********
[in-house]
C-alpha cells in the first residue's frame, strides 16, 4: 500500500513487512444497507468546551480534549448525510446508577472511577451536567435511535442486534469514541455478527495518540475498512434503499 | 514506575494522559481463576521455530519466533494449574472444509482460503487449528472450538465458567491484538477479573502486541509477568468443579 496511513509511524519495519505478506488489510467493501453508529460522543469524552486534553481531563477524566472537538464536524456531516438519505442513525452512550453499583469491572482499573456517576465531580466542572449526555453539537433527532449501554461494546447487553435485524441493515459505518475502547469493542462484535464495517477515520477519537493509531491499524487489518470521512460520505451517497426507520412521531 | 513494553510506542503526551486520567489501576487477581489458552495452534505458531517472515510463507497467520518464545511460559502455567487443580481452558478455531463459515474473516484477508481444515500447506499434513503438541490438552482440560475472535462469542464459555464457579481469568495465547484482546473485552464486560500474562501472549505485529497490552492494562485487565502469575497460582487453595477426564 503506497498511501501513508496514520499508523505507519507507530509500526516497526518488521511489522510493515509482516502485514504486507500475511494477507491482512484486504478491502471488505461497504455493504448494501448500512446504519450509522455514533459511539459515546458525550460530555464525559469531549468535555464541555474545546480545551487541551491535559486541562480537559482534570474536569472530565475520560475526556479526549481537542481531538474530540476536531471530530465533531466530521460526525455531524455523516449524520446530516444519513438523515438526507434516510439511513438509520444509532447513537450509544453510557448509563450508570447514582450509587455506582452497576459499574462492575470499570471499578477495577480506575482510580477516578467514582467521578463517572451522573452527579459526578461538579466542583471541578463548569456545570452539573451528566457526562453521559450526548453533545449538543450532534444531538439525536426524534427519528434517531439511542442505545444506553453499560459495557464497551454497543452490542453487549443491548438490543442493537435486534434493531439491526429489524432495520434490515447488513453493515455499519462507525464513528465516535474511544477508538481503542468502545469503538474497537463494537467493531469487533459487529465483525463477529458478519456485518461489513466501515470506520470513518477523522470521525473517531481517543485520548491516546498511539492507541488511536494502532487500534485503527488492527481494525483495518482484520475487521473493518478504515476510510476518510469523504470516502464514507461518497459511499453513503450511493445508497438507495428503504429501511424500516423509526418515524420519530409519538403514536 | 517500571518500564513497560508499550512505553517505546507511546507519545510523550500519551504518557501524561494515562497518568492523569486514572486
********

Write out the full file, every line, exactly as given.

[in-house]
C-alpha cells in the first residue's frame, strides 16, 4: 500500500513487512444497507468546551480534549448525510446508577472511577451536567435511535442486534469514541455478527495518540475498512434503499 | 514506575494522559481463576521455530519466533494449574472444509482460503487449528472450538465458567491484538477479573502486541509477568468443579 496511513509511524519495519505478506488489510467493501453508529460522543469524552486534553481531563477524566472537538464536524456531516438519505442513525452512550453499583469491572482499573456517576465531580466542572449526555453539537433527532449501554461494546447487553435485524441493515459505518475502547469493542462484535464495517477515520477519537493509531491499524487489518470521512460520505451517497426507520412521531 | 513494553510506542503526551486520567489501576487477581489458552495452534505458531517472515510463507497467520518464545511460559502455567487443580481452558478455531463459515474473516484477508481444515500447506499434513503438541490438552482440560475472535462469542464459555464457579481469568495465547484482546473485552464486560500474562501472549505485529497490552492494562485487565502469575497460582487453595477426564 503506497498511501501513508496514520499508523505507519507507530509500526516497526518488521511489522510493515509482516502485514504486507500475511494477507491482512484486504478491502471488505461497504455493504448494501448500512446504519450509522455514533459511539459515546458525550460530555464525559469531549468535555464541555474545546480545551487541551491535559486541562480537559482534570474536569472530565475520560475526556479526549481537542481531538474530540476536531471530530465533531466530521460526525455531524455523516449524520446530516444519513438523515438526507434516510439511513438509520444509532447513537450509544453510557448509563450508570447514582450509587455506582452497576459499574462492575470499570471499578477495577480506575482510580477516578467514582467521578463517572451522573452527579459526578461538579466542583471541578463548569456545570452539573451528566457526562453521559450526548453533545449538543450532534444531538439525536426524534427519528434517531439511542442505545444506553453499560459495557464497551454497543452490542453487549443491548438490543442493537435486534434493531439491526429489524432495520434490515447488513453493515455499519462507525464513528465516535474511544477508538481503542468502545469503538474497537463494537467493531469487533459487529465483525463477529458478519456485518461489513466501515470506520470513518477523522470521525473517531481517543485520548491516546498511539492507541488511536494502532487500534485503527488492527481494525483495518482484520475487521473493518478504515476510510476518510469523504470516502464514507461518497459511499453513503450511493445508497438507495428503504429501511424500516423509526418515524420519530409519538403514536 | 517500571518500564513497560508499550512505553517505546507511546507519545510523550500519551504518557501524561494515562497518568492523569486514572486